And now about the home. I know our Emily will do the thing which is best and I leave it to those at home, of course including Jim, to see things right and I know I shan’t have to worry on that score.

I am glad to hear that our Jane’s are still in the pink and I know how she will feel for she is placed in similar circumstances to me isn’t she. Other reasons of course prevent her coming home but if we are not at home in person our thoughts are no where else for it is the most important place in all the world.

Our John I know won’t give it up for there are other people in England who can still have a say in the matter about getting me home.

Well Jim lad I am very glad indeed that they have sent you back again and I hope it will be for good this time for it makes a fellow so unsettled when he keeps being called upon.

I feel very sorry for Mrs Watson with Harold having gone now and they don’t dally much with fellows at Felixstowe if that is where he has gone to. Give her my love and also Mrs Leyland etc. I don’t seem to get a chance to write to her at all. I will make a special effort though for I have promised so often and have not fulfilled it.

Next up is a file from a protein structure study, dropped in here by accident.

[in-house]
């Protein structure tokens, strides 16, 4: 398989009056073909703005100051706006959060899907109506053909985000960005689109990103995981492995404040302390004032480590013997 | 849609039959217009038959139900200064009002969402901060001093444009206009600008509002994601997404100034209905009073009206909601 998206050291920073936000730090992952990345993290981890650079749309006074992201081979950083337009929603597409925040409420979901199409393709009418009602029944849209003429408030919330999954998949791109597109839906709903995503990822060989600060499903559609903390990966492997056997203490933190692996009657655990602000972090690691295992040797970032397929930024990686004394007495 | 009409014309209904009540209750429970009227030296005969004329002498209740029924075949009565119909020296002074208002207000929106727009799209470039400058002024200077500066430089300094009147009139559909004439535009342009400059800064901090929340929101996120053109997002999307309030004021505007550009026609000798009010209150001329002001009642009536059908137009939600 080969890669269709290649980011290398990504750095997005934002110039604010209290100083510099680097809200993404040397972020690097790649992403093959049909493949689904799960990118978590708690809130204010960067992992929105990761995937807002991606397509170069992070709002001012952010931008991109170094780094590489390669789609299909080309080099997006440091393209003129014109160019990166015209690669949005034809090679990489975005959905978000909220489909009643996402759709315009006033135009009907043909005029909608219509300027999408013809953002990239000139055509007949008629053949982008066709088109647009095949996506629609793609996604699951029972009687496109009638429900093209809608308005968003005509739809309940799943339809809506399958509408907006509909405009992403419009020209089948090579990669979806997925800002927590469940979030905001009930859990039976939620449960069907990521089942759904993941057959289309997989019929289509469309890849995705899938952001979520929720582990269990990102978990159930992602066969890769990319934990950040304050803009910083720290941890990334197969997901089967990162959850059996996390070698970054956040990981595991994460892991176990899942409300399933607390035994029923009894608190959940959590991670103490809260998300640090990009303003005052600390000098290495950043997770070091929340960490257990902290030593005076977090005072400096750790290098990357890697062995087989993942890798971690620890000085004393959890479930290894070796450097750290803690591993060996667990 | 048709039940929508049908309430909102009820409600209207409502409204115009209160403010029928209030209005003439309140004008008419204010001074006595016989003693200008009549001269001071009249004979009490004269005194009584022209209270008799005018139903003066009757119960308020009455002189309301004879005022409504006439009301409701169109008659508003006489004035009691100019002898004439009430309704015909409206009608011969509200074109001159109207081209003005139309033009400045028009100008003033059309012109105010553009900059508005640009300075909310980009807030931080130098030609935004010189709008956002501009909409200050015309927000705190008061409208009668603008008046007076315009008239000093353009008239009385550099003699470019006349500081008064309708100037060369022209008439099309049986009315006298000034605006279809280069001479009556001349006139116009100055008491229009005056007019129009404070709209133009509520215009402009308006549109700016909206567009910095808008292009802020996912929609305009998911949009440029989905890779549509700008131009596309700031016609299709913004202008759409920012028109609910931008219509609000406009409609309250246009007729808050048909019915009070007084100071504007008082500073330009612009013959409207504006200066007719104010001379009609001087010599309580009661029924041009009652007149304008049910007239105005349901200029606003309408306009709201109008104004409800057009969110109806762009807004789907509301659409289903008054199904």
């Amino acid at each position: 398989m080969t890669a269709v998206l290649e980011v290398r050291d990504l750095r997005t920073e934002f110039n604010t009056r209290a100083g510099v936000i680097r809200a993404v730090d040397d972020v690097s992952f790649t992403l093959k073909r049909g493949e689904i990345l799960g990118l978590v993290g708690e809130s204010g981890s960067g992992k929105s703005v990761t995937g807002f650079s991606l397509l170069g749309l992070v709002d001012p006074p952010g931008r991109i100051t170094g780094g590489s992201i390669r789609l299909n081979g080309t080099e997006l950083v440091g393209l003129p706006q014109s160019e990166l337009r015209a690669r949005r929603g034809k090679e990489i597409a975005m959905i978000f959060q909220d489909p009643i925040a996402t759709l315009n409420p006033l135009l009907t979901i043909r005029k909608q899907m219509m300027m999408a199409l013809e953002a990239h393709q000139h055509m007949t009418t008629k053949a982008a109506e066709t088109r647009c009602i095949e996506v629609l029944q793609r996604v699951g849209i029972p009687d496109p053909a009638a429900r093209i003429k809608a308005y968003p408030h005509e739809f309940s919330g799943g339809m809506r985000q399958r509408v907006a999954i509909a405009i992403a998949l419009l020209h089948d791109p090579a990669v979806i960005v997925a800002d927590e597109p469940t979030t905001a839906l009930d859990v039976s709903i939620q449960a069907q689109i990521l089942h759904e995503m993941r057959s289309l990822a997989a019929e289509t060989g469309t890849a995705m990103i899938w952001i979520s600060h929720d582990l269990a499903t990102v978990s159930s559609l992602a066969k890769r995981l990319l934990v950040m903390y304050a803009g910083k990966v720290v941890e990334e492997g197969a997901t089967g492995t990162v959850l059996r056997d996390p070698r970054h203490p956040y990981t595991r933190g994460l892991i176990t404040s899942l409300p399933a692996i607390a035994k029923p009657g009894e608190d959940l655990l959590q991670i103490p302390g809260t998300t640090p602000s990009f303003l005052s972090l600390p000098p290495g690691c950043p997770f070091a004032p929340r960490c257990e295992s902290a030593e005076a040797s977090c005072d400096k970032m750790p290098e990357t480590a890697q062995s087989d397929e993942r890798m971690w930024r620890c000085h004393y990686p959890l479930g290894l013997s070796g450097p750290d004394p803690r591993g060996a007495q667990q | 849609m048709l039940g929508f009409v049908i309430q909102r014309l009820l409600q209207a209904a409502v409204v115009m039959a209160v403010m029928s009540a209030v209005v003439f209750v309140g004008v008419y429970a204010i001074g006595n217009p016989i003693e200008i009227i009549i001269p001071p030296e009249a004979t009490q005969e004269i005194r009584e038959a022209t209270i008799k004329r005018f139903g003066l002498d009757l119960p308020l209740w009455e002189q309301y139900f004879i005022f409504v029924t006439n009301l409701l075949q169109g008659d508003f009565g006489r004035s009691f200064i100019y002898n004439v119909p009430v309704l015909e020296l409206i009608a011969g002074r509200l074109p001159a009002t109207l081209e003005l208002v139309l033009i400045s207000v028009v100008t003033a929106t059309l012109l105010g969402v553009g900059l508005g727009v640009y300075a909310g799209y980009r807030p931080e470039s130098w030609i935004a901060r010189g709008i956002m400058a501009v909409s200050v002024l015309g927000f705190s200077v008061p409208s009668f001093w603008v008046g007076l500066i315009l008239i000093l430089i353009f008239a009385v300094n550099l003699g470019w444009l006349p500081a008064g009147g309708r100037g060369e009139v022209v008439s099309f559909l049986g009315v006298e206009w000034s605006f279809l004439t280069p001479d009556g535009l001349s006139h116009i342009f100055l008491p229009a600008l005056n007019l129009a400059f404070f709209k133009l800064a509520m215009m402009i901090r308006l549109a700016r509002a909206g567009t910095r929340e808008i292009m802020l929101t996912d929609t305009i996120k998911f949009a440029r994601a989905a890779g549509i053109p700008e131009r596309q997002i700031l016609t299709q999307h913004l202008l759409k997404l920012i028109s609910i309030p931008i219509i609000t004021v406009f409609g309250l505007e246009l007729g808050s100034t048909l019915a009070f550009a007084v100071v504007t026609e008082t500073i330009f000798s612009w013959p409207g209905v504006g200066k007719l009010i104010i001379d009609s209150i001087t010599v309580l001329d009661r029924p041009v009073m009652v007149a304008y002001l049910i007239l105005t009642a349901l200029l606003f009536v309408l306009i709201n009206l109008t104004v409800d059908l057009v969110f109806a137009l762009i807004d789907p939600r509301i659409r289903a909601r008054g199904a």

I am not in the fighting and I haven’t been so there is no need to worry on that point. We have been very lucky to keep out of it so far and I hope we shall continue to have the luck for it is no fun.

Yesterday I paid a visit to the nearest village, or rather town which is not such a bad place. They have about a couple of cars running through the place. I could have obtained some P.C’s but it wasn’t much use as I should have had to cross out the name of the place.

Miss Sutcliffe has written to me and she hopes that Mother is better and wishes to be remembered to all at home. Has Miss Crozier never been to see Mother yet. I haven’t heard from her lately and I have written two letters to her and obtained no reply, but she has lost her dear Mother so that is a big excuse.

I am glad that you received the money all right Emily. I could spare it then for I had it for pay for one week but of course I am not flushed. It was for a present I sent it so that’s enough.

I am stumped now so I will close with my very best love and heaps of kisses to you all and especially for my dear Mother (God bless you Mother dear)

Your ever loving son and brother

Robert

 

Bolton Journal and Guardian
4 October 1918

Signaller ROBERT TURNER L.N.L. Regiment, died in a casualty clearing station on Sept 19th. He was 21 years of age and enlisted in March 1916, going abroad eight months later. Formerly a student teacher at Wolfenden-st Council School, he is on the Roll of Honour at St James’s New Bury and at St Matthew’s Little Lever. His sisters live at Settle-st., Little Lever.

 

 

Robert Turner

Robert Turner

Private: 167365

1st Battalion
The Loyal North Lancashire Regiment

Born: Little Lever 20 December 1896

Died: France 19 September 1918